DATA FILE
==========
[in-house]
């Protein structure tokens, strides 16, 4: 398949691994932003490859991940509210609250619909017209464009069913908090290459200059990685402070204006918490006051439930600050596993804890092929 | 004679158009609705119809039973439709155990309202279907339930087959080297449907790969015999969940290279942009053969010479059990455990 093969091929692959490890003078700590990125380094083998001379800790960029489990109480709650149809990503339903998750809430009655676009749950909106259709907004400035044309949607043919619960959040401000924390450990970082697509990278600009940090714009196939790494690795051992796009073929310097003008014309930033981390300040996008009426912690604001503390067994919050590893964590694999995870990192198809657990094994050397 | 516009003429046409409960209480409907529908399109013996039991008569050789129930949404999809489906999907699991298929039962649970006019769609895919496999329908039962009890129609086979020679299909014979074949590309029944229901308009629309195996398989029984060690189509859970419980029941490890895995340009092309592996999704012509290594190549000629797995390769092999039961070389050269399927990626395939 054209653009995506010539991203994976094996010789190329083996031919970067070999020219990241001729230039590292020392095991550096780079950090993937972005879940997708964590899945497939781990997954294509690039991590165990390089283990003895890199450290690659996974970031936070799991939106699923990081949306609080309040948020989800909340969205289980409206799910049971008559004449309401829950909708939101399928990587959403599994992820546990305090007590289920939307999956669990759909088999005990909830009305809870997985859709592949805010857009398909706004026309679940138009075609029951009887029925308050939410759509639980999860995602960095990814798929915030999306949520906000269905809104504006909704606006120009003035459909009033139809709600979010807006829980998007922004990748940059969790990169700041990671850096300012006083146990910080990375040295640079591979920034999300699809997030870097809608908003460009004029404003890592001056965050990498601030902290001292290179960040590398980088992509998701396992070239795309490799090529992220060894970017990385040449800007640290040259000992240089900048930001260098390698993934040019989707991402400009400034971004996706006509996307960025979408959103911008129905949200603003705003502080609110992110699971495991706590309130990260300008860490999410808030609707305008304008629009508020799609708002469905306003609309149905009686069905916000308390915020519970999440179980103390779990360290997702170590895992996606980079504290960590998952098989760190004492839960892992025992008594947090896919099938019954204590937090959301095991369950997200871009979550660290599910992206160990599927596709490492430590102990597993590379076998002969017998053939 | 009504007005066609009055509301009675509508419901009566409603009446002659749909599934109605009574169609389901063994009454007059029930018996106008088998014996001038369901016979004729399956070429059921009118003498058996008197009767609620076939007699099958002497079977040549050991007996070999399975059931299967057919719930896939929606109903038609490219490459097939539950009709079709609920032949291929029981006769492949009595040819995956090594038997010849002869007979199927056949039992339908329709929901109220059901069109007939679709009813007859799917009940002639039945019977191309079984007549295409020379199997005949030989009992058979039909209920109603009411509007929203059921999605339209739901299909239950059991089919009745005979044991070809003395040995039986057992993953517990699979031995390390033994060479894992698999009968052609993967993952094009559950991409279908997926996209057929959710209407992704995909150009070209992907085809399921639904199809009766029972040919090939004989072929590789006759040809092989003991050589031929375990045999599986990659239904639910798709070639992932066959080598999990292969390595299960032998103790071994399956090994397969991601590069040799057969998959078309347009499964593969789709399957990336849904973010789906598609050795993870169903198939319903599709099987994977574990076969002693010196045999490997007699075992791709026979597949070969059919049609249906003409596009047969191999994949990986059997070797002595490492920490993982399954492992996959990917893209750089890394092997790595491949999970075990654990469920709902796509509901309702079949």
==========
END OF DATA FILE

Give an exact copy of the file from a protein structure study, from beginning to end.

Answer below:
[in-house]
């Protein structure tokens, strides 16, 4: 398949691994932003490859991940509210609250619909017209464009069913908090290459200059990685402070204006918490006051439930600050596993804890092929 | 004679158009609705119809039973439709155990309202279907339930087959080297449907790969015999969940290279942009053969010479059990455990 093969091929692959490890003078700590990125380094083998001379800790960029489990109480709650149809990503339903998750809430009655676009749950909106259709907004400035044309949607043919619960959040401000924390450990970082697509990278600009940090714009196939790494690795051992796009073929310097003008014309930033981390300040996008009426912690604001503390067994919050590893964590694999995870990192198809657990094994050397 | 516009003429046409409960209480409907529908399109013996039991008569050789129930949404999809489906999907699991298929039962649970006019769609895919496999329908039962009890129609086979020679299909014979074949590309029944229901308009629309195996398989029984060690189509859970419980029941490890895995340009092309592996999704012509290594190549000629797995390769092999039961070389050269399927990626395939 054209653009995506010539991203994976094996010789190329083996031919970067070999020219990241001729230039590292020392095991550096780079950090993937972005879940997708964590899945497939781990997954294509690039991590165990390089283990003895890199450290690659996974970031936070799991939106699923990081949306609080309040948020989800909340969205289980409206799910049971008559004449309401829950909708939101399928990587959403599994992820546990305090007590289920939307999956669990759909088999005990909830009305809870997985859709592949805010857009398909706004026309679940138009075609029951009887029925308050939410759509639980999860995602960095990814798929915030999306949520906000269905809104504006909704606006120009003035459909009033139809709600979010807006829980998007922004990748940059969790990169700041990671850096300012006083146990910080990375040295640079591979920034999300699809997030870097809608908003460009004029404003890592001056965050990498601030902290001292290179960040590398980088992509998701396992070239795309490799090529992220060894970017990385040449800007640290040259000992240089900048930001260098390698993934040019989707991402400009400034971004996706006509996307960025979408959103911008129905949200603003705003502080609110992110699971495991706590309130990260300008860490999410808030609707305008304008629009508020799609708002469905306003609309149905009686069905916000308390915020519970999440179980103390779990360290997702170590895992996606980079504290960590998952098989760190004492839960892992025992008594947090896919099938019954204590937090959301095991369950997200871009979550660290599910992206160990599927596709490492430590102990597993590379076998002969017998053939 | 009504007005066609009055509301009675509508419901009566409603009446002659749909599934109605009574169609389901063994009454007059029930018996106008088998014996001038369901016979004729399956070429059921009118003498058996008197009767609620076939007699099958002497079977040549050991007996070999399975059931299967057919719930896939929606109903038609490219490459097939539950009709079709609920032949291929029981006769492949009595040819995956090594038997010849002869007979199927056949039992339908329709929901109220059901069109007939679709009813007859799917009940002639039945019977191309079984007549295409020379199997005949030989009992058979039909209920109603009411509007929203059921999605339209739901299909239950059991089919009745005979044991070809003395040995039986057992993953517990699979031995390390033994060479894992698999009968052609993967993952094009559950991409279908997926996209057929959710209407992704995909150009070209992907085809399921639904199809009766029972040919090939004989072929590789006759040809092989003991050589031929375990045999599986990659239904639910798709070639992932066959080598999990292969390595299960032998103790071994399956090994397969991601590069040799057969998959078309347009499964593969789709399957990336849904973010789906598609050795993870169903198939319903599709099987994977574990076969002693010196045999490997007699075992791709026979597949070969059919049609249906003409596009047969191999994949990986059997070797002595490492920490993982399954492992996959990917893209750089890394092997790595491949999970075990654990469920709902796509509901309702079949």